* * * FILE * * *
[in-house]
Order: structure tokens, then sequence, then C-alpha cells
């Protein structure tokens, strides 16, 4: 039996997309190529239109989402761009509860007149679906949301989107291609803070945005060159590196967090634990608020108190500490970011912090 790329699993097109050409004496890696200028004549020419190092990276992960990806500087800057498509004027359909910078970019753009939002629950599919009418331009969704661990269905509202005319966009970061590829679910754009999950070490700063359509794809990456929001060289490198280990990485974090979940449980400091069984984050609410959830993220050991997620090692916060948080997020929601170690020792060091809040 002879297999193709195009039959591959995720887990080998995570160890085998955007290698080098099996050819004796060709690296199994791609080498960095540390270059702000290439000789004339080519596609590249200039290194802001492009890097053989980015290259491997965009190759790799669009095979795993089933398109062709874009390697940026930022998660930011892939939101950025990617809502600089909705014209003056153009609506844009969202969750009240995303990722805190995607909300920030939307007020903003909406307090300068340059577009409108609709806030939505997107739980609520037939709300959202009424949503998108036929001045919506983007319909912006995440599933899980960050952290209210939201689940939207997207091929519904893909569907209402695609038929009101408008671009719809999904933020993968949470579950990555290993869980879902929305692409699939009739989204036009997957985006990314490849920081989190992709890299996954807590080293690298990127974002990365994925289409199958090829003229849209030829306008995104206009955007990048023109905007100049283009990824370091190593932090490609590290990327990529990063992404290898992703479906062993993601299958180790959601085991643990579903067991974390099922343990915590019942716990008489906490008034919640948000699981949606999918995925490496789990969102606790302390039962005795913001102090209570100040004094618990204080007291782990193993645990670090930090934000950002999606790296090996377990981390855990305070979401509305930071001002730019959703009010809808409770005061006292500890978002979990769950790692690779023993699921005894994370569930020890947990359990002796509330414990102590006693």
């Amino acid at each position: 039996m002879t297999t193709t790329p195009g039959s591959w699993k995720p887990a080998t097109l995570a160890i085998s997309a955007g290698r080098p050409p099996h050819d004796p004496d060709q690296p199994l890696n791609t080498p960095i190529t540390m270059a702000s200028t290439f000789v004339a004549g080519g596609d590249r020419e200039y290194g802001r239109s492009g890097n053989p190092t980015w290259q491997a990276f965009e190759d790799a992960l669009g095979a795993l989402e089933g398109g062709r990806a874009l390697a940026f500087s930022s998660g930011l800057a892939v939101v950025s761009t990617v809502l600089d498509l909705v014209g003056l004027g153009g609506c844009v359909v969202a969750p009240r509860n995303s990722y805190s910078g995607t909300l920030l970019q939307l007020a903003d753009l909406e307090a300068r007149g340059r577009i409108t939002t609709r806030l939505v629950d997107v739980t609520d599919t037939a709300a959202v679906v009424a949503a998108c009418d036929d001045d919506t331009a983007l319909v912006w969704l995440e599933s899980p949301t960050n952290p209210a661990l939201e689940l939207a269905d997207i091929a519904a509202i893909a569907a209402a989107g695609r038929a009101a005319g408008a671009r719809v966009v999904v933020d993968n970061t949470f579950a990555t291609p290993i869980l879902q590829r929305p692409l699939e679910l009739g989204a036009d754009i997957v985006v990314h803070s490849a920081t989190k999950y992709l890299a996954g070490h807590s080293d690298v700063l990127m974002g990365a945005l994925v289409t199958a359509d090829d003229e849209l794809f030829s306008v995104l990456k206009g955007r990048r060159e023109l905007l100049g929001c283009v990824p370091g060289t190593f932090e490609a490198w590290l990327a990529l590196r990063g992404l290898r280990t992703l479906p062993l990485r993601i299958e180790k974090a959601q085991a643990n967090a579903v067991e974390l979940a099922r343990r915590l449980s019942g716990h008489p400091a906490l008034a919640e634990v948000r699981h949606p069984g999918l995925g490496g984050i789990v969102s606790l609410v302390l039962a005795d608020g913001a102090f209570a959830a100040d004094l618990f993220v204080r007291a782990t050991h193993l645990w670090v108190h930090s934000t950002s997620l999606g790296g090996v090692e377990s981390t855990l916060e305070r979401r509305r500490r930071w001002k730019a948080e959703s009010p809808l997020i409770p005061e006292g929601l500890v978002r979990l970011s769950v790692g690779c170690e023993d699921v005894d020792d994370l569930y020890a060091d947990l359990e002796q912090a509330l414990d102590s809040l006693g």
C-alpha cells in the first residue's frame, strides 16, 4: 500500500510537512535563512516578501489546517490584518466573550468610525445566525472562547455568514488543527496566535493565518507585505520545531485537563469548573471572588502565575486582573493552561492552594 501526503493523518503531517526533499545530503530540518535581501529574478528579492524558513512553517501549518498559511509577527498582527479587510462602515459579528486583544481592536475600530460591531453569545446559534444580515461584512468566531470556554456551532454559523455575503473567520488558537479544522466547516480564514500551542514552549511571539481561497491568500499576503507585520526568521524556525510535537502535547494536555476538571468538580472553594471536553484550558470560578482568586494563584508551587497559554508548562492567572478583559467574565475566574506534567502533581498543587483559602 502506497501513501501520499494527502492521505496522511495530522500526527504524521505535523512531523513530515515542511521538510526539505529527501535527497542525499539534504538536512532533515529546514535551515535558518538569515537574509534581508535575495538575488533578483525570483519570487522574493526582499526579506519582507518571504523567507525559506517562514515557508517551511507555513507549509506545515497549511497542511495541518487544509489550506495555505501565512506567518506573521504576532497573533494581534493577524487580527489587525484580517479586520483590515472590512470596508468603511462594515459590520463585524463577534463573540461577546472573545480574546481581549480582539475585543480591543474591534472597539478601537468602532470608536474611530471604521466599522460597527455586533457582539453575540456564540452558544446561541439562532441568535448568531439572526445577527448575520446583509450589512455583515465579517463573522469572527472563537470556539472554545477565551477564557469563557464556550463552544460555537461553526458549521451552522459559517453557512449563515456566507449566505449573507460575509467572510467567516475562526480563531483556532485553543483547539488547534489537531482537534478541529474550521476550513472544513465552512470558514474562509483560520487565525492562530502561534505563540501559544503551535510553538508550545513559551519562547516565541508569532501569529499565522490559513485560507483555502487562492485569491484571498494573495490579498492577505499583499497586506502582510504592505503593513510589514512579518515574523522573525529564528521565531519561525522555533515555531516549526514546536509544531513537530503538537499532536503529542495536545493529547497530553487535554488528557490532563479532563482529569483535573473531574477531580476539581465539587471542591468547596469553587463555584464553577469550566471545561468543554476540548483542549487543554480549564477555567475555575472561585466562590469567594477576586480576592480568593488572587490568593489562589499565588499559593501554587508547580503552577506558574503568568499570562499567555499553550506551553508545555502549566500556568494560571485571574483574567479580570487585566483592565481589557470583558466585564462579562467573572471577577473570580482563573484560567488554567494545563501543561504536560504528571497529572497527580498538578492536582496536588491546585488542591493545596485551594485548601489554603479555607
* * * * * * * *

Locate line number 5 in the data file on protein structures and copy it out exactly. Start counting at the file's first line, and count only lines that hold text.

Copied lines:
C-alpha cells in the first residue's frame, strides 16, 4: 500500500510537512535563512516578501489546517490584518466573550468610525445566525472562547455568514488543527496566535493565518507585505520545531485537563469548573471572588502565575486582573493552561492552594 501526503493523518503531517526533499545530503530540518535581501529574478528579492524558513512553517501549518498559511509577527498582527479587510462602515459579528486583544481592536475600530460591531453569545446559534444580515461584512468566531470556554456551532454559523455575503473567520488558537479544522466547516480564514500551542514552549511571539481561497491568500499576503507585520526568521524556525510535537502535547494536555476538571468538580472553594471536553484550558470560578482568586494563584508551587497559554508548562492567572478583559467574565475566574506534567502533581498543587483559602 502506497501513501501520499494527502492521505496522511495530522500526527504524521505535523512531523513530515515542511521538510526539505529527501535527497542525499539534504538536512532533515529546514535551515535558518538569515537574509534581508535575495538575488533578483525570483519570487522574493526582499526579506519582507518571504523567507525559506517562514515557508517551511507555513507549509506545515497549511497542511495541518487544509489550506495555505501565512506567518506573521504576532497573533494581534493577524487580527489587525484580517479586520483590515472590512470596508468603511462594515459590520463585524463577534463573540461577546472573545480574546481581549480582539475585543480591543474591534472597539478601537468602532470608536474611530471604521466599522460597527455586533457582539453575540456564540452558544446561541439562532441568535448568531439572526445577527448575520446583509450589512455583515465579517463573522469572527472563537470556539472554545477565551477564557469563557464556550463552544460555537461553526458549521451552522459559517453557512449563515456566507449566505449573507460575509467572510467567516475562526480563531483556532485553543483547539488547534489537531482537534478541529474550521476550513472544513465552512470558514474562509483560520487565525492562530502561534505563540501559544503551535510553538508550545513559551519562547516565541508569532501569529499565522490559513485560507483555502487562492485569491484571498494573495490579498492577505499583499497586506502582510504592505503593513510589514512579518515574523522573525529564528521565531519561525522555533515555531516549526514546536509544531513537530503538537499532536503529542495536545493529547497530553487535554488528557490532563479532563482529569483535573473531574477531580476539581465539587471542591468547596469553587463555584464553577469550566471545561468543554476540548483542549487543554480549564477555567475555575472561585466562590469567594477576586480576592480568593488572587490568593489562589499565588499559593501554587508547580503552577506558574503568568499570562499567555499553550506551553508545555502549566500556568494560571485571574483574567479580570487585566483592565481589557470583558466585564462579562467573572471577577473570580482563573484560567488554567494545563501543561504536560504528571497529572497527580498538578492536582496536588491546585488542591493545596485551594485548601489554603479555607